• If benzocaine products are used, watch for signs and symptoms of methemoglobinemia, including pale, gray or blue colored skin, lips and nail beds; shortness of breath; fatigue; confusion; headache; lightheadedness; and rapid heart rate. If you or your child has any of these symptoms after taking benzocaine, seek medical attention immediately.
  • Signs and symptoms of methemoglobinemia may appear within minutes to one or two hours after using benzocaine. Symptoms may occur after using benzocaine for the first time, as well as after several uses.
  • The development of methemoglobinemia after treatment with benzocaine gels and liquids has been reported to occur following a single administration of the product.
  • Benzocaine gels and liquids should be used sparingly and only when needed, but not more than four (4) times a day. If pain persists despite using the product as labeled, contact your healthcare professional for further evaluation and treatment recommendations.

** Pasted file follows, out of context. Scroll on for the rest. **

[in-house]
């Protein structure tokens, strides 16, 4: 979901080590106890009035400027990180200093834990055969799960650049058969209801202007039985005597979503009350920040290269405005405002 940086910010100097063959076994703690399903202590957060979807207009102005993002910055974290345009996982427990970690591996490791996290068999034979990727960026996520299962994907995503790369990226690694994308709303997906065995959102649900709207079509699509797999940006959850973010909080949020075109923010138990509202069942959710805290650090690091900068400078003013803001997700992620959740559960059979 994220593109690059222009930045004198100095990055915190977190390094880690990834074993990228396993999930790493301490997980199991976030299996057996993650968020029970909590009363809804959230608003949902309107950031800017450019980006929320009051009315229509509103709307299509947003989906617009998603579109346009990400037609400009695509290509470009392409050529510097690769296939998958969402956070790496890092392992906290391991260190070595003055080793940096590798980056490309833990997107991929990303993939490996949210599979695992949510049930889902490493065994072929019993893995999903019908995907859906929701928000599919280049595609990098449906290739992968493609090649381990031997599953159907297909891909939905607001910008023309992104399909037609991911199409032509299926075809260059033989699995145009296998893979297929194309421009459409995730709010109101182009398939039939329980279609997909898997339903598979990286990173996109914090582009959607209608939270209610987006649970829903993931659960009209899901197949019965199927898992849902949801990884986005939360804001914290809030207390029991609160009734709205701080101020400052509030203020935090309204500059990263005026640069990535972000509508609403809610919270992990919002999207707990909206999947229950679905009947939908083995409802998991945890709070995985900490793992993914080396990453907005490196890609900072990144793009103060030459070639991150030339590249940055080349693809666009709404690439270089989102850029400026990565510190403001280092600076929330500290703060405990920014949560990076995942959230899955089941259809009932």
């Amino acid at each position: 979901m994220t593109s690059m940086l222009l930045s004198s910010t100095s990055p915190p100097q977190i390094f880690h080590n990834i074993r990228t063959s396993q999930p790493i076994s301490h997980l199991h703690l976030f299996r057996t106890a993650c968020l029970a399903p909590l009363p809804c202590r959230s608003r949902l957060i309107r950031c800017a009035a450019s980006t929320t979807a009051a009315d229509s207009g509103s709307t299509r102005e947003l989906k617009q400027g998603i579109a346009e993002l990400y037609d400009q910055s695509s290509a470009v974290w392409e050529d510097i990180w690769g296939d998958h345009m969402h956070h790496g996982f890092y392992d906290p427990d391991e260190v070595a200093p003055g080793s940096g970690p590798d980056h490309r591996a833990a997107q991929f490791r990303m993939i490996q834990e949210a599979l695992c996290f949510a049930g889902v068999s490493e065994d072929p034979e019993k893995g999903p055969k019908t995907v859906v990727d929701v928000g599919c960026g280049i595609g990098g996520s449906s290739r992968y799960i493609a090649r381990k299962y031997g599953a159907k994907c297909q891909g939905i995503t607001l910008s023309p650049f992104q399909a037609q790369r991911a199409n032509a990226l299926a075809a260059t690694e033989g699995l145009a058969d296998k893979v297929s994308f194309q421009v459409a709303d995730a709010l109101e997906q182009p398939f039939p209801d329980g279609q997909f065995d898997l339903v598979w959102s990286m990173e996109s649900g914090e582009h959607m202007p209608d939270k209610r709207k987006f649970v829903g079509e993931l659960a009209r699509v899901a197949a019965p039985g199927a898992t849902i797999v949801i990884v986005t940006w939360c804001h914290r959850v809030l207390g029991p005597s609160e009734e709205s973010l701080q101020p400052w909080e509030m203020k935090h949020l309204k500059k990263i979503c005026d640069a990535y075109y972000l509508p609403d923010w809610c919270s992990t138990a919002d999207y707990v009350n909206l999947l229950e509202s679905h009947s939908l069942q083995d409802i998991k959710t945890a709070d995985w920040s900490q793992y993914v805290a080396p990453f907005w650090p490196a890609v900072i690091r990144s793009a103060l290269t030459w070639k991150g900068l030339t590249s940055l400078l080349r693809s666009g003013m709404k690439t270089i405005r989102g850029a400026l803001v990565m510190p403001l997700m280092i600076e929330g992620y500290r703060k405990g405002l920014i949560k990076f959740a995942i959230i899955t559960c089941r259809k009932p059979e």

• Report side effects or medication errors from the use of benzocaine to the FDA MedWatch program.

FDA Information for Healthcare Professionals

  • Labels of marketed benzocaine products currently do not as of yet contain warnings about methemoglobinemia, although the use of benzocaine can cause this condition.
  • Advise patients and caregivers to use the smallest amount possible to relieve pain and not to apply the product more frequently than four (4) times daily.
  • Before recommending benzocaine products, discuss the signs and symptoms of methemoglobinemia with your patients. Advise patients to monitor for signs and symptoms when using benzocaine products, and to seek medical attention immediately if they suspect methemoglobinemia.